“The second is a sintering process involving liquid resins, powdered polymers, and multiple lasers that allow us to print very quickly,” says Reichental.

These recent advances may finally deliver on 3D printing’s decades-long promise: a profound reconfiguration of the manufacturing sector. And it’s not just because it’s an alternative means for making familiar items. Additive manufacturing accomplishes things beyond the scope of traditional industrial processes.

“There are certain geometries in traditional manufacturing that can’t be achieved,” observes Reichental. “But that’s not a problem for 3D printing. It allows free-form geometries — there are no penalties for complexity.”

That means a complicated component can be created as a seamless whole rather than assembled from multiple pieces, says Reichental. That’s not only a more elegant approach to manufacturing — it creates products that are more reliable, given there are no potential weaknesses or flaws at assembly points.

But Nexa3D’s mission extends beyond putting additive manufacturing’s pedal to the metal — or polymer. Reichental wants to change the essential way goods are produced, transported, and utilized. The primary reason? Climate change. The current system — making a bunch of stuff, moving it to and from warehouses to customers, dealing with shortfalls or bloated inventories depending on market conditions — is not only time consuming and a waste of worker hours, natural resources, and capital. It also puts a tremendous volume of planet-warming carbon into the air.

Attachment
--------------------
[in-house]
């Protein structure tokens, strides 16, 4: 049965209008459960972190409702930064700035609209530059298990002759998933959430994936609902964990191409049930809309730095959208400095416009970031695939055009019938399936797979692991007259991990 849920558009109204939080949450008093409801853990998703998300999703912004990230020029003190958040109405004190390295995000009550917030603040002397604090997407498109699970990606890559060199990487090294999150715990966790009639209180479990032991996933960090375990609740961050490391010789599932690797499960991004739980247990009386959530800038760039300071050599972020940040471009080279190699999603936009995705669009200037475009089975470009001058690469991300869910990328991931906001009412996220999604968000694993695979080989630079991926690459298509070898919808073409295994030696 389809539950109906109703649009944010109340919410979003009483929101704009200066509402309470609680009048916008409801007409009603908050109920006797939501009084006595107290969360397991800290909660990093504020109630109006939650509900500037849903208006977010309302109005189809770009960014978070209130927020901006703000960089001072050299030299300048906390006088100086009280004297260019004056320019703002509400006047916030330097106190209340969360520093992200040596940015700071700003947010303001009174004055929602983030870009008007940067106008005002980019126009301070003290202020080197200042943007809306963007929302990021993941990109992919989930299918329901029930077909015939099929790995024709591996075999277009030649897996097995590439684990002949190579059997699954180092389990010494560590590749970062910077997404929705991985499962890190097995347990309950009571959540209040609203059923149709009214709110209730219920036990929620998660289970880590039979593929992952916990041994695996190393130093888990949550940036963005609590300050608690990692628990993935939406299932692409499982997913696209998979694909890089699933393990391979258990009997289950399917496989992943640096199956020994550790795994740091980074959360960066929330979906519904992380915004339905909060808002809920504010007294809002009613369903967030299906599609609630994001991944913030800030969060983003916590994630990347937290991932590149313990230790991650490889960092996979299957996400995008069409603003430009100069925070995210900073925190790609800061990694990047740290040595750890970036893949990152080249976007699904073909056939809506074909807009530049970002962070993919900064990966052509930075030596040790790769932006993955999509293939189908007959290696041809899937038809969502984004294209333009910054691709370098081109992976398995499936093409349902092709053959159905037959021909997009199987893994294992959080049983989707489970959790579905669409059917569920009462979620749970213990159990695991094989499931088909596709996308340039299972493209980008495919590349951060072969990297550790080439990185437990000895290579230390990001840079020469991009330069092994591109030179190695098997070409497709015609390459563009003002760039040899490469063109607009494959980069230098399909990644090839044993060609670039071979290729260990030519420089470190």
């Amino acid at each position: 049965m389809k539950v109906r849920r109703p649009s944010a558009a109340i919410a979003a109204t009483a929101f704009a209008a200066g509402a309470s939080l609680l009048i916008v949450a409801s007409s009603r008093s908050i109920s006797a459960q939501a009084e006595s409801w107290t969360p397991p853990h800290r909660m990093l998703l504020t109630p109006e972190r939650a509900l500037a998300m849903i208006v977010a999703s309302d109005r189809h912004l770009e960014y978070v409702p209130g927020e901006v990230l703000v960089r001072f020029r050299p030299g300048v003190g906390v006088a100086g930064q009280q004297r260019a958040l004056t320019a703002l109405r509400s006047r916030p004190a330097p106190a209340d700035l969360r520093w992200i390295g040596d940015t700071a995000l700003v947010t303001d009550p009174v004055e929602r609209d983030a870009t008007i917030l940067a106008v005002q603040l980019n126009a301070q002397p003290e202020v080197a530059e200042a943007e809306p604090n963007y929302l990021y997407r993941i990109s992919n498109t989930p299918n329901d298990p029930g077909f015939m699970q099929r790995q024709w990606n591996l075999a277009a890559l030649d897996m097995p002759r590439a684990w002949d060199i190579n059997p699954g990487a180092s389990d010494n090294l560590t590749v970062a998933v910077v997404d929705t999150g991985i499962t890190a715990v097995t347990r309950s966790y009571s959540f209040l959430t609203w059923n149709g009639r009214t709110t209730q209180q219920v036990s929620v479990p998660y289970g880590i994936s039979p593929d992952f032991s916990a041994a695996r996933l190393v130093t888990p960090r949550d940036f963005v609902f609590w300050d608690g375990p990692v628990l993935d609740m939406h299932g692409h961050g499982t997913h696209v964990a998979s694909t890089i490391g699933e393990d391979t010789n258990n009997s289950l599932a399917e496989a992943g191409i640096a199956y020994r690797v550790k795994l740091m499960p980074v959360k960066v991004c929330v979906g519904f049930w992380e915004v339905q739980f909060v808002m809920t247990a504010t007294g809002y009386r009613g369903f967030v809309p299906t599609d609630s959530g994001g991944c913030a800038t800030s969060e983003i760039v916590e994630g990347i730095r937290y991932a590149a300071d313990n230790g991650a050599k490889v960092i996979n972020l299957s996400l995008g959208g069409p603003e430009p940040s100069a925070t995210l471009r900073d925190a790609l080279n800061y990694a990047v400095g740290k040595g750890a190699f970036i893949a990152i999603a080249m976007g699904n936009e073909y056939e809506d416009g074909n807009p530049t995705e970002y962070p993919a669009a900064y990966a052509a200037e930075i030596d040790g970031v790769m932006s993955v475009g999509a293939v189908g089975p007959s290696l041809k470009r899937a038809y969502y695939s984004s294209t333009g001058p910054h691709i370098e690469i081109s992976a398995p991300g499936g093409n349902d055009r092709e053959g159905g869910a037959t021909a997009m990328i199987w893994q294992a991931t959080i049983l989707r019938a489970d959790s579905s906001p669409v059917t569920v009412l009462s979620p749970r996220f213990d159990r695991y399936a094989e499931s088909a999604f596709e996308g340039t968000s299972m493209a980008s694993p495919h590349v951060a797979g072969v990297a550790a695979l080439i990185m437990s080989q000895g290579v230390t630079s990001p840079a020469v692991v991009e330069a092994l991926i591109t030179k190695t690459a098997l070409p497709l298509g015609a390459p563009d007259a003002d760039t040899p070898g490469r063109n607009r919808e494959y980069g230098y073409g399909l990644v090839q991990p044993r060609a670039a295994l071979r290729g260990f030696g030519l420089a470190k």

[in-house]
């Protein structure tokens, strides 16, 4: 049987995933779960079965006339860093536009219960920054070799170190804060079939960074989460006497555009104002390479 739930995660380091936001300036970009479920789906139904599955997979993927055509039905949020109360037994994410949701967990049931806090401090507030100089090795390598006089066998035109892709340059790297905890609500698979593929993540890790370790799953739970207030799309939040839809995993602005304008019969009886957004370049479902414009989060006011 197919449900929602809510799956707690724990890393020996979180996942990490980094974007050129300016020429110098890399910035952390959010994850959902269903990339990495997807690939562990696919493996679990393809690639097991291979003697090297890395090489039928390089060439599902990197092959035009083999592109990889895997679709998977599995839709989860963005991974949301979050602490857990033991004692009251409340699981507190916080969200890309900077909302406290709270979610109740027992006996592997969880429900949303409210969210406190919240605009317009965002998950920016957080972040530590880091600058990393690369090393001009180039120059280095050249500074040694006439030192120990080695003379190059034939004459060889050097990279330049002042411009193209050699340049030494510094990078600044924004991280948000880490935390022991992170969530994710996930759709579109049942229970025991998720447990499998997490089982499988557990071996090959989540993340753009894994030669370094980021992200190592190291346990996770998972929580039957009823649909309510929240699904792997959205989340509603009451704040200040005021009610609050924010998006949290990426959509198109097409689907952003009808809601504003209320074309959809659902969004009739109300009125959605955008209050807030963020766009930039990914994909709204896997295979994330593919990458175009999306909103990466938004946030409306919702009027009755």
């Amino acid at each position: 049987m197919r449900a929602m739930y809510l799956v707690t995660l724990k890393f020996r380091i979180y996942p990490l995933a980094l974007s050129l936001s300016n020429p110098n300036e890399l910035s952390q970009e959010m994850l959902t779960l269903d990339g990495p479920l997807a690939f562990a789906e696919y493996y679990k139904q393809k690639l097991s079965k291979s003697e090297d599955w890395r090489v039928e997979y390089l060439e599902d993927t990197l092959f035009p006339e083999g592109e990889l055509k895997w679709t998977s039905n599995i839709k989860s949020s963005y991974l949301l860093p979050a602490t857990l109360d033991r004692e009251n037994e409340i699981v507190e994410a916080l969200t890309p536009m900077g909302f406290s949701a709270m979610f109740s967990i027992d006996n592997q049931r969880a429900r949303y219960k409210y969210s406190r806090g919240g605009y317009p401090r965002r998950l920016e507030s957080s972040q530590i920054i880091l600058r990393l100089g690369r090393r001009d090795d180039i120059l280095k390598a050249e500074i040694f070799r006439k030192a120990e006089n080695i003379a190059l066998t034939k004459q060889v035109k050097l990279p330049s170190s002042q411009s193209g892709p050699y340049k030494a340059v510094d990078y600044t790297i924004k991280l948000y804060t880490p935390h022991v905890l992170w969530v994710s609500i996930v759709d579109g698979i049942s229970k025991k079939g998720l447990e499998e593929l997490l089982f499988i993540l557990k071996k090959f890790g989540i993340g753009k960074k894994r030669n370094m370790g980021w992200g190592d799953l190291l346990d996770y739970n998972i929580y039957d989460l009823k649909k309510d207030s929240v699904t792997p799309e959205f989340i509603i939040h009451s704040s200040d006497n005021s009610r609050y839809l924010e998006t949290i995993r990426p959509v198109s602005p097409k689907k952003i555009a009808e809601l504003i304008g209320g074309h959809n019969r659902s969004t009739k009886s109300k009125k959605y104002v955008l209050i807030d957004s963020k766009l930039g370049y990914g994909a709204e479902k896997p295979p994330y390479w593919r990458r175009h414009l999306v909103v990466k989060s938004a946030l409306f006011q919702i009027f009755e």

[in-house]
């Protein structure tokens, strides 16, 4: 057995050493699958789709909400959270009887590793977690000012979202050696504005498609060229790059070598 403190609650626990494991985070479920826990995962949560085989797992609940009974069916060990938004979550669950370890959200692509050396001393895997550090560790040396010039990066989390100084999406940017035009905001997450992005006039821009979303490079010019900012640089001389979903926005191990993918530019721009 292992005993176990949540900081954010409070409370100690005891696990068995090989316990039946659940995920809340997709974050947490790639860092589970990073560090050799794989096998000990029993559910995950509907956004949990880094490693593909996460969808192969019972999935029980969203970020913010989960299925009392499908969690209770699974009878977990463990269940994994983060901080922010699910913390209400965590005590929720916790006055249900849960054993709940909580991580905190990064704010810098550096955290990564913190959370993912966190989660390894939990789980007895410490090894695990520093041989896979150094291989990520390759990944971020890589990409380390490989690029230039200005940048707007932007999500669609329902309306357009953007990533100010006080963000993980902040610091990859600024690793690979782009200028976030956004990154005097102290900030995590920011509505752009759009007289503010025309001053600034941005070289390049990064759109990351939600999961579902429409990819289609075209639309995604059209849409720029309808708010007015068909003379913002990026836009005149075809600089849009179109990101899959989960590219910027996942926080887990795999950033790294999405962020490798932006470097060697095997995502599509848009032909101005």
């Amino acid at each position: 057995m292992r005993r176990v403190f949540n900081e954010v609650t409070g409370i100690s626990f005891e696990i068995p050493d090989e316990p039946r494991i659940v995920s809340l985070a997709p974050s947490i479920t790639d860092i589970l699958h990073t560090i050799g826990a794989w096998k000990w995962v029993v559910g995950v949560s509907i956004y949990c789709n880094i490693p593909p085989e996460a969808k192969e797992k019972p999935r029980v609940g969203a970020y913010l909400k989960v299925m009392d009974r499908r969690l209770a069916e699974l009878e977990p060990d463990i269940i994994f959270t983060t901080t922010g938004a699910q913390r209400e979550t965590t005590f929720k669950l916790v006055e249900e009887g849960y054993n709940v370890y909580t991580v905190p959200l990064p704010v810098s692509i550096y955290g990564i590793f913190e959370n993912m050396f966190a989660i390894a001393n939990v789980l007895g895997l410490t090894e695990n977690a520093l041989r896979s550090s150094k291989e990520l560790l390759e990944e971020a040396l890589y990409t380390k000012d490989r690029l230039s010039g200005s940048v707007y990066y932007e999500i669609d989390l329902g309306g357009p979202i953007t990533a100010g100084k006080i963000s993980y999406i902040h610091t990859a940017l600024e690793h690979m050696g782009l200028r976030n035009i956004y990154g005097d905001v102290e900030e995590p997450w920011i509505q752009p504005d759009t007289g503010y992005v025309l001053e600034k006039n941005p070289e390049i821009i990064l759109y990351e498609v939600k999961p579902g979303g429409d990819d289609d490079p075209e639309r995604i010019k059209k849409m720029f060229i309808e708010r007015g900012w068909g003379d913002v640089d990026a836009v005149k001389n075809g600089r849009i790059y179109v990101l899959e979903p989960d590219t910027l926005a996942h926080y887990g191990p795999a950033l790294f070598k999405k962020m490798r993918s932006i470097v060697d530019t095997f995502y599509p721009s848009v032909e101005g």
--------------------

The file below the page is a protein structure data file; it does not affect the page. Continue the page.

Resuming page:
Photos 1-4 courtesy Trinity Wheeler Photography / Portrait and group shot courtesy Nexa3D

“We want to create a digital inventory of products that can be manufactured on demand,” says Reichental, “and scaling and speeding 3D printing will make that possible. You can produce components only when needed, greatly reducing the energy and huge carbon footprints associated with manufacturing, warehousing, and shipping.”

Challenges: “Growth in our business requires talent, and that can be hard to come by — but we do it,” Reichental says. “We’ve been blessed in that we’ve been able to fill 28 positions in the last few months. Another challenge is the business environment as we move forward. We have one of the best zip codes on Earth when it comes to building a high technology company, but we need to make things more business-friendly in California. I wouldn’t say the regulations are inhibiting us exactly, but they sometimes make the path more difficult.”

Opportunities: “Simply being located in California creates opportunity,” says Reichental. “California is one of the top five economies in the world. We have a tremendous reservoir of skilled people, unparalleled connectivity, and a culture of entrepreneurship. We see ourselves expanding in multiple areas, including the automotive, healthcare, and aerospace sectors.”

Needs: Reichental posits: “Capital or talent? We’re well capitalized, but we could always use more capital from the right investors. I’d certainly put talent as a greater need. I am gratified that we’re located in an area that supports a rich ecosystem of kindred companies. We’re all learning and benefitting from each other.”